I got Visual Studio 2017 through Microsoft’s Dreamspark promotion and thought I’d give it a try. I haven’t done a lot of development under Windows because its only on my laptop and my Linux desktop has 12 Gb RAM.
Continue reading “Project Euler, Visual Studio and playing with Python”
My wife’s laptop is an Asus X541SA – a fairly generic and inexpensive workhorse. With a Quad-Core N3710, 4Gb of RAM and a 1TB HDD. Unfortunately its ridiculously slow. Opening, switching and closing applications leaves time to make a cup of tea and clicking save in Word is likely to see a “(not responding)” caption in the title bar.
A quick look in task manager shows the HDD is perpetually at 100%. Having already tried a clean install of Windows 10, I figured an SSD might help. I got this 120 Gb SanDisk SSD, having used them before with good results.
What a difference it makes, the laptop is not only usable but responsive. While I doubt it would handle many games it can at least cope with Office and Firefox, which it couldn’t before.
It’s been a mixed start to the new year. Watching what I eat for the rest of January, damn you Christmas. Back at work after three weeks off, achieved nothing and left by eleven. My ego got the better of me and I went for a run despite having a cold, so am now suffering. Need to shift it with the first cross country league race on Wednesday. I can’t help wondering why generic medicines are so much cheaper than brand names.
Finally got around to ordering a replacement Acer V3-112P screen. Replacement was straight forward. Like most avionics technicians, I breathed a sigh of relief when the LED panel lit up proving the fault. The old girl is now sitting running a million updates courtesy of Microsoft.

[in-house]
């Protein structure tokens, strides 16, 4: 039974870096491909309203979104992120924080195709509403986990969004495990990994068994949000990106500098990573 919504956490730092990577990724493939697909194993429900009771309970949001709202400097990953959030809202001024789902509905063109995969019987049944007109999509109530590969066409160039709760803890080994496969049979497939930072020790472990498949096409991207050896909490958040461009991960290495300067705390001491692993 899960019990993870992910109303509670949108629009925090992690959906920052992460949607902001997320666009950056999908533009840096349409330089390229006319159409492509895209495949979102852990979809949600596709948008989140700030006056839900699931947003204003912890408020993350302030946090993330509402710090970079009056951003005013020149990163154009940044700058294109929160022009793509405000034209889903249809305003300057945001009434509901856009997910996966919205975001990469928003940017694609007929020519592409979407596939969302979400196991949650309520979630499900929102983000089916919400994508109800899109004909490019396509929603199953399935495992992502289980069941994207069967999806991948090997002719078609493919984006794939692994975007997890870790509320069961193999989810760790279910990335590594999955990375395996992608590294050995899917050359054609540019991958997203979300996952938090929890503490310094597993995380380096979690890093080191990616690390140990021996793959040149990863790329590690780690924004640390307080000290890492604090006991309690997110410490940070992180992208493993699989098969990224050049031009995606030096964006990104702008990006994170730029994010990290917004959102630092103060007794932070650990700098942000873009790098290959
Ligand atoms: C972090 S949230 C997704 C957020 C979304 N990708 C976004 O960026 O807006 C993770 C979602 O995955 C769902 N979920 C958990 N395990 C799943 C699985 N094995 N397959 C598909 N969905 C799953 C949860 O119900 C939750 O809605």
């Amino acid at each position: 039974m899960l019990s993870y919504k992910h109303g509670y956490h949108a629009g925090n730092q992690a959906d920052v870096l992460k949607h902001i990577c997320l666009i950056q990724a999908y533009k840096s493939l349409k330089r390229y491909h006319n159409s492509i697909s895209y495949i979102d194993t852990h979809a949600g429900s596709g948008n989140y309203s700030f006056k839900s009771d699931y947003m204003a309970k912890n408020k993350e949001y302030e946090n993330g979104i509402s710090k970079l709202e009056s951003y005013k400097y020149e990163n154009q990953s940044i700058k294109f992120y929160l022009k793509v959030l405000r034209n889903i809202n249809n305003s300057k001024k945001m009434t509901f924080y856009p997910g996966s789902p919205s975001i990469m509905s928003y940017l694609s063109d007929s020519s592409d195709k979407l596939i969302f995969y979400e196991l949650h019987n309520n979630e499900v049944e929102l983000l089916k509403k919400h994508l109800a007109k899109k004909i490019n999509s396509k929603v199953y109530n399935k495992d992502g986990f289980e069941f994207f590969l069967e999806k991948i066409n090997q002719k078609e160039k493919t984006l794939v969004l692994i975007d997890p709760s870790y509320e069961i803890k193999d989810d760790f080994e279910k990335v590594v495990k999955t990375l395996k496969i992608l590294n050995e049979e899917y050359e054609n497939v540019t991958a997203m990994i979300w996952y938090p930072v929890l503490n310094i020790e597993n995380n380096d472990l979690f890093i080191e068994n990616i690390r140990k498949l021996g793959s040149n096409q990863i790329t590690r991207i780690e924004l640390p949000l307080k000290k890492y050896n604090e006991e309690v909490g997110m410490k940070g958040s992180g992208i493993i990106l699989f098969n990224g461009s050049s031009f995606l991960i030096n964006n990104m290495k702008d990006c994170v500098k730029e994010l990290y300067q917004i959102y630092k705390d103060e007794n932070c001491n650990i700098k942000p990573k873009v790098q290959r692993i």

While many Linux advocates eschew Microsoft, I prefer Office (Home Use Program). Like current, I take the path of least resistance and I use Word and Excel so often I know them inside out. Linux is an outstanding development platform, I’m using it for TM470.
TM470 project preparation continues, reviewing both TM353 and TM354. FutureLearn is a fantastic resource with a course on Secure Android Development. Delivered by the University of Southampton, it started last week. I haven’t decided the tool chain yet, particularly versioning. I have used SVN and Bazaar, which I prefer as it integrates well with Launch Pad. I won’t be using LP though so should investigate Mercurial and Git.
Read Original Sin too – best Marvel I’ve read in ages. Like Murder She Wrote in space. A real page turner, I read it in one sitting.
Something that didn’t grip me was the Assassin’s Creed movie. It starts off quite well, with a similar story to the games. It suffers the same problem as earlier games though – the present interrupts more interesting stories in the past. What I don’t get though is why option a game as a property then try not to appeal to that market?
What I haven’t made time for though is the Nintendo Classic Mini. I played a little Ghosts ‘n Goblins – damn I forgot how hard games were then. I always thought as a kid that I’d somehow be better at them as an adult but I guess I didn’t factor in reactions.
We have Ubuntu installed on two of the machines at home and recently, after losing a Windows restore disc, I suggested installing Ubuntu 10.04 on her Dell 1545 after my suggestion.
As installations go, it was relatively painless – certainly better than reinstalling Windows. Don’t get me wrong, Dell is better than most in this respect as they gave us OEM install discs for Windows Vista, bundled software and the drivers. As strait forward as this is with Dell’s resource CD (it mostly tells you what you need), it doesn’t know any more than what model you own. This is problematic with the wireless card for example as there are two revision states and the drivers are incompatible with each other – one crashes Windows.
Continue reading “Advocacy by not advocating”